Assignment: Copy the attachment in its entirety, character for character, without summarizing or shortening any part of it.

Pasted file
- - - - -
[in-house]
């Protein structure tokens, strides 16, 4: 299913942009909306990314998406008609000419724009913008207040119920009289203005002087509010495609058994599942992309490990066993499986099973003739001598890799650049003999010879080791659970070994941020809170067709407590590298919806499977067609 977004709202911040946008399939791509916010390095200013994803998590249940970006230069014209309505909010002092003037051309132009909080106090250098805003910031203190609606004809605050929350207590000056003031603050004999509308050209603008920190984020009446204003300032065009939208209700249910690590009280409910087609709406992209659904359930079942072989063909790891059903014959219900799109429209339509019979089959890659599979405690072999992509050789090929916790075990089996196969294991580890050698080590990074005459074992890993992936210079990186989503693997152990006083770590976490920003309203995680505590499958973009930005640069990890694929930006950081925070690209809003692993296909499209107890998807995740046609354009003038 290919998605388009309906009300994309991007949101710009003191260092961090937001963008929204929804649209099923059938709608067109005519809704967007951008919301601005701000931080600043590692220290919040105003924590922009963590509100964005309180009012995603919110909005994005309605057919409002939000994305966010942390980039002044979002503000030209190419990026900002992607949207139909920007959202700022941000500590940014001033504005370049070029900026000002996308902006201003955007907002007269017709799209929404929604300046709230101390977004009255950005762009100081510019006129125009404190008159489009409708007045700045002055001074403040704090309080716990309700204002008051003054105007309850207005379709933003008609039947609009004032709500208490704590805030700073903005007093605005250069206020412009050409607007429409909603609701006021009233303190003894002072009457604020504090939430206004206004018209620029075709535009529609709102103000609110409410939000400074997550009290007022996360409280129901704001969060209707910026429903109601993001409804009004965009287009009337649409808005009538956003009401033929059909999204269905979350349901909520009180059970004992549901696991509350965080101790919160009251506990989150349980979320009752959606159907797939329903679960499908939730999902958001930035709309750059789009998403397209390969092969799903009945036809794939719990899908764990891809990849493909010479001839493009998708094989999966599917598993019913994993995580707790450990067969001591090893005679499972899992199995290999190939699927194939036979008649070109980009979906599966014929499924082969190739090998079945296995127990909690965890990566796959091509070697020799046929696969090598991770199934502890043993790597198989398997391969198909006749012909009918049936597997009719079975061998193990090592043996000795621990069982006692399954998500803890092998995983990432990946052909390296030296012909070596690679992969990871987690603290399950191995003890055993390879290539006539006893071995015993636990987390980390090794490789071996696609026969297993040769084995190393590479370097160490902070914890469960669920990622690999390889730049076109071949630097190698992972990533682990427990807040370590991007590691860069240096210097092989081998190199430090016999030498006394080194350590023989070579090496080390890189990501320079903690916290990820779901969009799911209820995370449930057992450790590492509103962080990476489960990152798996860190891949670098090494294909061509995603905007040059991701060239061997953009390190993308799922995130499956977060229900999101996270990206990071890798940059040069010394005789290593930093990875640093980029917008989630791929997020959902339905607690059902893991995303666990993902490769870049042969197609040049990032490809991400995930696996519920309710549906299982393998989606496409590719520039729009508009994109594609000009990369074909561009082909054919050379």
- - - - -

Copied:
[in-house]
């Protein structure tokens, strides 16, 4: 299913942009909306990314998406008609000419724009913008207040119920009289203005002087509010495609058994599942992309490990066993499986099973003739001598890799650049003999010879080791659970070994941020809170067709407590590298919806499977067609 977004709202911040946008399939791509916010390095200013994803998590249940970006230069014209309505909010002092003037051309132009909080106090250098805003910031203190609606004809605050929350207590000056003031603050004999509308050209603008920190984020009446204003300032065009939208209700249910690590009280409910087609709406992209659904359930079942072989063909790891059903014959219900799109429209339509019979089959890659599979405690072999992509050789090929916790075990089996196969294991580890050698080590990074005459074992890993992936210079990186989503693997152990006083770590976490920003309203995680505590499958973009930005640069990890694929930006950081925070690209809003692993296909499209107890998807995740046609354009003038 290919998605388009309906009300994309991007949101710009003191260092961090937001963008929204929804649209099923059938709608067109005519809704967007951008919301601005701000931080600043590692220290919040105003924590922009963590509100964005309180009012995603919110909005994005309605057919409002939000994305966010942390980039002044979002503000030209190419990026900002992607949207139909920007959202700022941000500590940014001033504005370049070029900026000002996308902006201003955007907002007269017709799209929404929604300046709230101390977004009255950005762009100081510019006129125009404190008159489009409708007045700045002055001074403040704090309080716990309700204002008051003054105007309850207005379709933003008609039947609009004032709500208490704590805030700073903005007093605005250069206020412009050409607007429409909603609701006021009233303190003894002072009457604020504090939430206004206004018209620029075709535009529609709102103000609110409410939000400074997550009290007022996360409280129901704001969060209707910026429903109601993001409804009004965009287009009337649409808005009538956003009401033929059909999204269905979350349901909520009180059970004992549901696991509350965080101790919160009251506990989150349980979320009752959606159907797939329903679960499908939730999902958001930035709309750059789009998403397209390969092969799903009945036809794939719990899908764990891809990849493909010479001839493009998708094989999966599917598993019913994993995580707790450990067969001591090893005679499972899992199995290999190939699927194939036979008649070109980009979906599966014929499924082969190739090998079945296995127990909690965890990566796959091509070697020799046929696969090598991770199934502890043993790597198989398997391969198909006749012909009918049936597997009719079975061998193990090592043996000795621990069982006692399954998500803890092998995983990432990946052909390296030296012909070596690679992969990871987690603290399950191995003890055993390879290539006539006893071995015993636990987390980390090794490789071996696609026969297993040769084995190393590479370097160490902070914890469960669920990622690999390889730049076109071949630097190698992972990533682990427990807040370590991007590691860069240096210097092989081998190199430090016999030498006394080194350590023989070579090496080390890189990501320079903690916290990820779901969009799911209820995370449930057992450790590492509103962080990476489960990152798996860190891949670098090494294909061509995603905007040059991701060239061997953009390190993308799922995130499956977060229900999101996270990206990071890798940059040069010394005789290593930093990875640093980029917008989630791929997020959902339905607690059902893991995303666990993902490769870049042969197609040049990032490809991400995930696996519920309710549906299982393998989606496409590719520039729009508009994109594609000009990369074909561009082909054919050379």